Showing posts with the label history

Elvis (2022)

I'll start by acknowledging what I assume is obvious: Elvis is not, by any reasonable definition, a Christmas movie. Despite that, there are aspects of the movie that use holiday imagery and associated plot points in ways that are unusual and interesting enough to be worth exploring here. That said, there's a reason this is getting written and posted in the "off-season:" this film is Christmas-related, rather than Christmas media. I'll start where I usually finish: with an assessment. The movie is good, though I'm not convinced it's quite in the same league as most of this year's best picture nominees. I found the movie technically impressive and intellectually interesting, but not at all emotionally engaging. I should probably acknowledge I'm not a huge fan of Elvis - this might play much differently to someone with more of an initial attachment to the singer. More importantly, I don't think this was trying to engage emotionally. Its approach

The Sound of Music (1965)

Along with The Wizard of Oz, The Sound of Music is one of two movies that have sort of broken into the canon of established Christmas movies, despite containing no scenes set at Christmas. Normally, we don't review movies simply because they've become associated with the holiday, but due to the significance of these two classics, along with the sustained connections they've formed, we're making these exceptions. For the time being, these are the only two movies we're granting this honorary status: maybe we'll revisit a few others in another decade or two. For Oz, we dedicated an entire article about the convoluted history between that and the yuletide season. I think The Sound of Music's Christmas credentials are a bit simpler, so let's get them out of the way upfront. The simplest and most straightforward holiday connection comes from the fact the song, My Favorite Things, has long been associated with Christmas and appears on numerous Christmas albums.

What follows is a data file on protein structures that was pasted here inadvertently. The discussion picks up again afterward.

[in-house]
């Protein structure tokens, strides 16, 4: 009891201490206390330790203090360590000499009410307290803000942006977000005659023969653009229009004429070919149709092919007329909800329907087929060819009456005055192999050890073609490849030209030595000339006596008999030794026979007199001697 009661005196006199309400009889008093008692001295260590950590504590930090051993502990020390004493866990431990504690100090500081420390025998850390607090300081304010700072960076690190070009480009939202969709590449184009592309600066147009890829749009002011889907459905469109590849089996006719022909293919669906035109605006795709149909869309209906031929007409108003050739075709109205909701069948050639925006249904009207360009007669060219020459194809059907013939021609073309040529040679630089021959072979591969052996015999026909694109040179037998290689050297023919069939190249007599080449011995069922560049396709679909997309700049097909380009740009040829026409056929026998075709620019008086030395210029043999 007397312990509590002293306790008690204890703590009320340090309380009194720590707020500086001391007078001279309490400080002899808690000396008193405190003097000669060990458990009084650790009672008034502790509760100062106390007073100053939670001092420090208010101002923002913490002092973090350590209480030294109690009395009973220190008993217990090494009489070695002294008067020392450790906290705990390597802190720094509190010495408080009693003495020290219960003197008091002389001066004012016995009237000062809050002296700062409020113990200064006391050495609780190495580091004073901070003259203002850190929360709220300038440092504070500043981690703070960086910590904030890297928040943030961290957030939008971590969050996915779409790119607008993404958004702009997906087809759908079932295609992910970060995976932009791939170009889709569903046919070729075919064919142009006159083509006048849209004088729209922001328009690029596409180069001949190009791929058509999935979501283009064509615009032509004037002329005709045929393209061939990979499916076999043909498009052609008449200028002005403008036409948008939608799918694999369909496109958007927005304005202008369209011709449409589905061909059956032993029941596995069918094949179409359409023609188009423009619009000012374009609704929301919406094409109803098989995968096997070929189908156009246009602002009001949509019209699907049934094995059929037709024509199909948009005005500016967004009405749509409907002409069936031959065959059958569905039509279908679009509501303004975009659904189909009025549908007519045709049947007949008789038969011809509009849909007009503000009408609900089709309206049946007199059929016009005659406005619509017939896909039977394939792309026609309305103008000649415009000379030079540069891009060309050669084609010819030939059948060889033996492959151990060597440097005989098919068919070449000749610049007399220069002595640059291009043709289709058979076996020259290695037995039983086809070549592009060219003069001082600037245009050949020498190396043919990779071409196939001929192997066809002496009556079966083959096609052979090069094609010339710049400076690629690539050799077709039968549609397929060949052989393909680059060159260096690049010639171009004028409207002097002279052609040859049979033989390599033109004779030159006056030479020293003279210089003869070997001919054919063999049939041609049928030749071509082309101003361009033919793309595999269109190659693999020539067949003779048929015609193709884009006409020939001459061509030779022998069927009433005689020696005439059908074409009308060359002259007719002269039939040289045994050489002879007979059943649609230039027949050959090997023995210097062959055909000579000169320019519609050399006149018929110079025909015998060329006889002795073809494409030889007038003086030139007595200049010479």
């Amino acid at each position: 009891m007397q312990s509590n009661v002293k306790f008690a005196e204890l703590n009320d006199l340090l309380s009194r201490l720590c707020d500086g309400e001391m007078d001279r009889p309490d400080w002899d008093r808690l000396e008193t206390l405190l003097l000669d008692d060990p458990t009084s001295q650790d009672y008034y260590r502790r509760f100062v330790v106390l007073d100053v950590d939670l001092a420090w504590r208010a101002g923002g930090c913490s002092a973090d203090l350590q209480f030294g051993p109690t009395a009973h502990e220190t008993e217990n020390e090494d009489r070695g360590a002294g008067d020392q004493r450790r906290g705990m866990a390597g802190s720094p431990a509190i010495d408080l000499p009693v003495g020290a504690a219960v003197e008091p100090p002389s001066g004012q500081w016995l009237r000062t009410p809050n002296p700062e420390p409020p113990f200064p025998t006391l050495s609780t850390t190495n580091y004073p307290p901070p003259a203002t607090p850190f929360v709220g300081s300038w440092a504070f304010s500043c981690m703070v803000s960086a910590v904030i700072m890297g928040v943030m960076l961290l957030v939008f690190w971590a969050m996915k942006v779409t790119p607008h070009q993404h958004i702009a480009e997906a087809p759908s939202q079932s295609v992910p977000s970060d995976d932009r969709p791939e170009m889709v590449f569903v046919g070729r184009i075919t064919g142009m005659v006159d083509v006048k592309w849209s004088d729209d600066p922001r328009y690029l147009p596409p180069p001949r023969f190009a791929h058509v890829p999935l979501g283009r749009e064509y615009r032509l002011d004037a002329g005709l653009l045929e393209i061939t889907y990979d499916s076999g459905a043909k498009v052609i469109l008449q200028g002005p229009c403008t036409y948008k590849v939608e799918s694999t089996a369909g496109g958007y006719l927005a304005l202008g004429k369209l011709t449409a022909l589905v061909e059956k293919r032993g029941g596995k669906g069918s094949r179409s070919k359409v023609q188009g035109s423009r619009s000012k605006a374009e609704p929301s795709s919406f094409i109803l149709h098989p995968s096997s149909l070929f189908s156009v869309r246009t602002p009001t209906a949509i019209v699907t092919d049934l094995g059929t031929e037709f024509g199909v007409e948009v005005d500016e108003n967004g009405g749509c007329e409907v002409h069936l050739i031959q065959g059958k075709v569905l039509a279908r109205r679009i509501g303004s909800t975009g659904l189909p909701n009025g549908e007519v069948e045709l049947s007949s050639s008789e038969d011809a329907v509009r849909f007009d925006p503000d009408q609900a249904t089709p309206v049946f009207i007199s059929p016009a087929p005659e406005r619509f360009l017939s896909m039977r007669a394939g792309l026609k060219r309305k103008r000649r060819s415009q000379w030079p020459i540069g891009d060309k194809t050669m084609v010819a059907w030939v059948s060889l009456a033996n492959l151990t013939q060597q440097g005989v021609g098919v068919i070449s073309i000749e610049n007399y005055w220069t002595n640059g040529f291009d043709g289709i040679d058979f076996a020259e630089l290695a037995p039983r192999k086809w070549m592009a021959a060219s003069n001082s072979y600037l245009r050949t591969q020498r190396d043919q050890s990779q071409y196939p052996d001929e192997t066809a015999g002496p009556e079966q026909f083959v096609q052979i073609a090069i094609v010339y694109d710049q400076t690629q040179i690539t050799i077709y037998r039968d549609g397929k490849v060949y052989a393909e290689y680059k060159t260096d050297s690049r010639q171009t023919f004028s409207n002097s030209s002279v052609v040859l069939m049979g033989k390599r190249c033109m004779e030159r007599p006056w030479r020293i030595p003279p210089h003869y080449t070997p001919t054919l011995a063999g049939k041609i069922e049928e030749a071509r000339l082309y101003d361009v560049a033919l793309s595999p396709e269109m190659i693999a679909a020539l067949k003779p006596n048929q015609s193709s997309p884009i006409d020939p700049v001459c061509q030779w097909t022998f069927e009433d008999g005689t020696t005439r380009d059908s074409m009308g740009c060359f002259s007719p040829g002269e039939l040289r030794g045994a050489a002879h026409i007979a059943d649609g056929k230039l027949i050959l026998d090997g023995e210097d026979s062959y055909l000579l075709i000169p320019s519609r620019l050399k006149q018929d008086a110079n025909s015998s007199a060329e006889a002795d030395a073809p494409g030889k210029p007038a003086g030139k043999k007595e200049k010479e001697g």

Why Is The Wizard of Oz Associated with Christmas?

We recently posted a review of The Wizard of Oz , one of two movies we consider "honorary Christmas" films despite lacking actual holiday credentials, but we didn't really investigate why it's associated with Christmas in the first place. Fair warning: the background here is a bit murky, so this is going to involve a bit of speculation when it comes time to connect the dots. That said, I think I've put together a fairly strong case for how an adaptation of a kid's book from 1900 became tangled with the holidays despite having no obvious yuletide connections. I think there are five primary factors at play: the movie's central theme, its star, its signature song, its most obvious imitators, and the decision to air it around Christmas in 1959. Let's start with that air date, because I think it's the simplest connection. Assuming the list on Wikipedia is right, The Wizard of Oz was first aired on television in 1956, when it was shown in early November.